These matters are more important than the units sitting for 5 years. Your unit should last another 15 years if it's properly sized and maintained

    Gary
    Gary Wilson
    Wilson Services, Inc
    Northampton, MA
    www.wilsonph.com
    [email protected]
  • tancantancan Posts: 4Member
    Thanks Bob and Gary, sounds like I have more work to do in checking. 80% doesn't sound like an Energy Efficient furnace.
    I have it maintained twice a year by the same HVAC installer.
  • GWGW Posts: 3,445Member
    Tom, cool, just try not to start off a conversation with 'hey what's the temperature rise on the system, anyway??"---things may get really weird really fast.

    I don't know what state you're in, but yes, 80% is bottom of the barrel. It's OK for the southern states, but less ideal for the northern states. Yet, if your home is pretty well insulated and fairly tight, you may not be burning much fuel. However, if that's the case I'd be curious if the furnace is getting proper combustion air. High Efficiency furnaces are meant to be piped with two pipes, one for exhaust and one for fresh air, making it what we call 'sealed combustion'. These are typically 95 to 97% AFUE.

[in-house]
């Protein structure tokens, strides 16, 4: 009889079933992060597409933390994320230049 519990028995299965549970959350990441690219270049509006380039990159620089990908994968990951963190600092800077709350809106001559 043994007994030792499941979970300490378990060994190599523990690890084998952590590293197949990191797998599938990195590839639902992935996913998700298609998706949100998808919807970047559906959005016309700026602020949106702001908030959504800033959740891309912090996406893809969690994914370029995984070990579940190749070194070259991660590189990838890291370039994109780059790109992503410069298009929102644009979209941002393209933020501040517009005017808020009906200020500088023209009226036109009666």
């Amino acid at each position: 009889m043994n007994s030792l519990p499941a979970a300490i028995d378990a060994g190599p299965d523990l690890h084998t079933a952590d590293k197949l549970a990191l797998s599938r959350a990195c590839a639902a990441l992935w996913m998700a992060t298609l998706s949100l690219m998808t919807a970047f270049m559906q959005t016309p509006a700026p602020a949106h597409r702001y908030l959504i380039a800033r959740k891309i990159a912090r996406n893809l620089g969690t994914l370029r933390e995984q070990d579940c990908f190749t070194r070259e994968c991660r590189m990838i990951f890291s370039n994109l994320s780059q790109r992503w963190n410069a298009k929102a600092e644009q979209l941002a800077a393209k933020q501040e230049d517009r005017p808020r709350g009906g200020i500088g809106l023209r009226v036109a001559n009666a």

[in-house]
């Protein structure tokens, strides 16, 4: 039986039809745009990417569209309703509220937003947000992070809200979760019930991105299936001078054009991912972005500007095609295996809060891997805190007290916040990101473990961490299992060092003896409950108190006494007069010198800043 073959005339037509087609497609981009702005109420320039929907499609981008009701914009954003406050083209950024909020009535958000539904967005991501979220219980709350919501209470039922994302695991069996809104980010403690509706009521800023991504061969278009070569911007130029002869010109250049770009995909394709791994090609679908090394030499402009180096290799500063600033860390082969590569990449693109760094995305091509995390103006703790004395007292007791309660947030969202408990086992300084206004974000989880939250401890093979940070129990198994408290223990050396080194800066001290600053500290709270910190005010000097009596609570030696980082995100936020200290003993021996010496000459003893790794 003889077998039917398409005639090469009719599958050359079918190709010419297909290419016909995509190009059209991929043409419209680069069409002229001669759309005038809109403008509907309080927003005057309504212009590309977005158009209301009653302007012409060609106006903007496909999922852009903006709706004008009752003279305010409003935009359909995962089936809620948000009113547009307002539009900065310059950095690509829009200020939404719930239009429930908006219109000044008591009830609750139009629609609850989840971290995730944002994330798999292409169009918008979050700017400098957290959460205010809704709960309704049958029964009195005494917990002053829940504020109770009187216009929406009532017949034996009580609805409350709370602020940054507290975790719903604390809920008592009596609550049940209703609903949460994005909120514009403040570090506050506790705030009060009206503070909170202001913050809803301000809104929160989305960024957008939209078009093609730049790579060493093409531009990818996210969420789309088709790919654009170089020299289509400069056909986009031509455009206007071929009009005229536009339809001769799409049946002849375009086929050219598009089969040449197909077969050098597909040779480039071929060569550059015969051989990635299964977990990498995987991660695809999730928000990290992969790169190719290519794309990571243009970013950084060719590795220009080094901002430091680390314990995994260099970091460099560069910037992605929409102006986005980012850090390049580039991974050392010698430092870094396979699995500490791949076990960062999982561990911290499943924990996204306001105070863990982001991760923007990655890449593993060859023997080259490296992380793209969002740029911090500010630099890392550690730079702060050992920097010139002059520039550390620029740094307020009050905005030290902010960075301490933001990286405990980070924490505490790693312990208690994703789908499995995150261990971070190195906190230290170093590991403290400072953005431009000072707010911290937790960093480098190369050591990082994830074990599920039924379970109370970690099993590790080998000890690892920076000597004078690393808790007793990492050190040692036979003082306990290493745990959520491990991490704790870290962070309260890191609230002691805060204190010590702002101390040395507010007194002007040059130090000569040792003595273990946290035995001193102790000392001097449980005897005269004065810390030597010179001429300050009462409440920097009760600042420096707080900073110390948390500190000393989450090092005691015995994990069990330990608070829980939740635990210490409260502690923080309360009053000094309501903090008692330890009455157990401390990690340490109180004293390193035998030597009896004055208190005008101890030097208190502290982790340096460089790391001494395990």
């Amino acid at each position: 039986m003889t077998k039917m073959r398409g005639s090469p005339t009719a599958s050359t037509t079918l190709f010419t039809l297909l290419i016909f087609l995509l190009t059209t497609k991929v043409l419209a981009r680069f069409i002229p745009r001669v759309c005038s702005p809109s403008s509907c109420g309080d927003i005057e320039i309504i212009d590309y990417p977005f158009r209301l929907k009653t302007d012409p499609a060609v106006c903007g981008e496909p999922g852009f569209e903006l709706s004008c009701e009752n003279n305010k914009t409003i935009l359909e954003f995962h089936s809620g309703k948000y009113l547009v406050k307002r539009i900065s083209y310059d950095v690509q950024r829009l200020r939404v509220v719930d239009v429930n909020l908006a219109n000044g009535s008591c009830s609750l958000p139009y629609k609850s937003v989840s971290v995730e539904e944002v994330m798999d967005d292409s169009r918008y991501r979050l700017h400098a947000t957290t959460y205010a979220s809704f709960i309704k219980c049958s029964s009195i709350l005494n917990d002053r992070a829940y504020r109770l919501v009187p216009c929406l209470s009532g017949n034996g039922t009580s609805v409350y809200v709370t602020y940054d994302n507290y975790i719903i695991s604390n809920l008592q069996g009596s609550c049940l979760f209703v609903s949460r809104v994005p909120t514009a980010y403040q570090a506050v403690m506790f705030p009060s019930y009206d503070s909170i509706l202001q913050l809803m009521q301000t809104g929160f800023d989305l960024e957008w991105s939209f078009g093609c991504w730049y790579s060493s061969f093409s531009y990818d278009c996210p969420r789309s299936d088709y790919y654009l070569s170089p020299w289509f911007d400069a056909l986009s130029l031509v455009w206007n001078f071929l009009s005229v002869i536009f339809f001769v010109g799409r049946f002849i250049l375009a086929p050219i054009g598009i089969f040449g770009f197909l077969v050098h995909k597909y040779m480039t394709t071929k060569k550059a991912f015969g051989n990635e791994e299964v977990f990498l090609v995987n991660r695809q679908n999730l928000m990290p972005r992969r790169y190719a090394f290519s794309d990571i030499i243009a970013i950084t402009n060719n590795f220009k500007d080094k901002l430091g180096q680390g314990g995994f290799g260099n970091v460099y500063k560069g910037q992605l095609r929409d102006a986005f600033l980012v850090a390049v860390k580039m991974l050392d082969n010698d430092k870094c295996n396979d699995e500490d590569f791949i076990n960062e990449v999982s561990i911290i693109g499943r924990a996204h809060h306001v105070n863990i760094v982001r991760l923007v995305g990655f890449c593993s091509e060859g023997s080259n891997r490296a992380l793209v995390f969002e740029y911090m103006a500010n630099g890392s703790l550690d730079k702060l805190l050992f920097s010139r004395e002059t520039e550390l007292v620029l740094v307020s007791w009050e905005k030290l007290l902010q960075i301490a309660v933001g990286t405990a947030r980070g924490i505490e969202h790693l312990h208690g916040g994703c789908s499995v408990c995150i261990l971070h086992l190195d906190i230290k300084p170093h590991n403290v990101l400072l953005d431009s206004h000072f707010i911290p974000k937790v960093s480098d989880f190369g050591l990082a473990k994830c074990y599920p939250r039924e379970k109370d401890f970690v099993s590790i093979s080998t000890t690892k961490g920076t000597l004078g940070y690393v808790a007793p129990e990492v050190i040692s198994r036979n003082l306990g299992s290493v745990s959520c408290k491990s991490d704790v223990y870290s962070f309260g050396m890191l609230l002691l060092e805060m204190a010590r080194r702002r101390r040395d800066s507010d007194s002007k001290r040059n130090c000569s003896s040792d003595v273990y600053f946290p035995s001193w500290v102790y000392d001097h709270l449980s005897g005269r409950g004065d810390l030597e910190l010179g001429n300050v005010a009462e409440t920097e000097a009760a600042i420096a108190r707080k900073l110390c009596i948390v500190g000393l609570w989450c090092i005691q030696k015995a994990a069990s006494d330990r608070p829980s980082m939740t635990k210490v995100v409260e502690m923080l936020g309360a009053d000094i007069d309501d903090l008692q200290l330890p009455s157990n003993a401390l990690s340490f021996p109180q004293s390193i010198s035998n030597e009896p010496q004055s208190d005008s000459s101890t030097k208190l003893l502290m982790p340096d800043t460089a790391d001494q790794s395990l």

You also have the old PSC blower motor (I'd be totally shocked if this was not the case), new units (not 'all new units', just the good to higher end ones) have the ECM which takes less electricity to operate the blower motor--- like 50% less.
    Gary Wilson
    Wilson Services, Inc
    Northampton, MA
    www.wilsonph.com
    [email protected]
  • JUGHNEJUGHNE Posts: 6,039Member
    edited December 2015
    You may have gotten the "back room parts furnace".
    Some supply houses and a few installer companies have a unit that parts get robbed off of for emergency repairs to a customer.
    Eventually the parts are reinstalled and the unit goes out the door.
    The supply house might call it a "scratch & dent" and do an annual cleaning house sale. (as is). Contractors might pick these up at quite a savings. But you have to find the right place to put them.

    For instance, I got one years ago and put it into my rental. (My headache if problems arise.)
  • tancantancan Posts: 4Member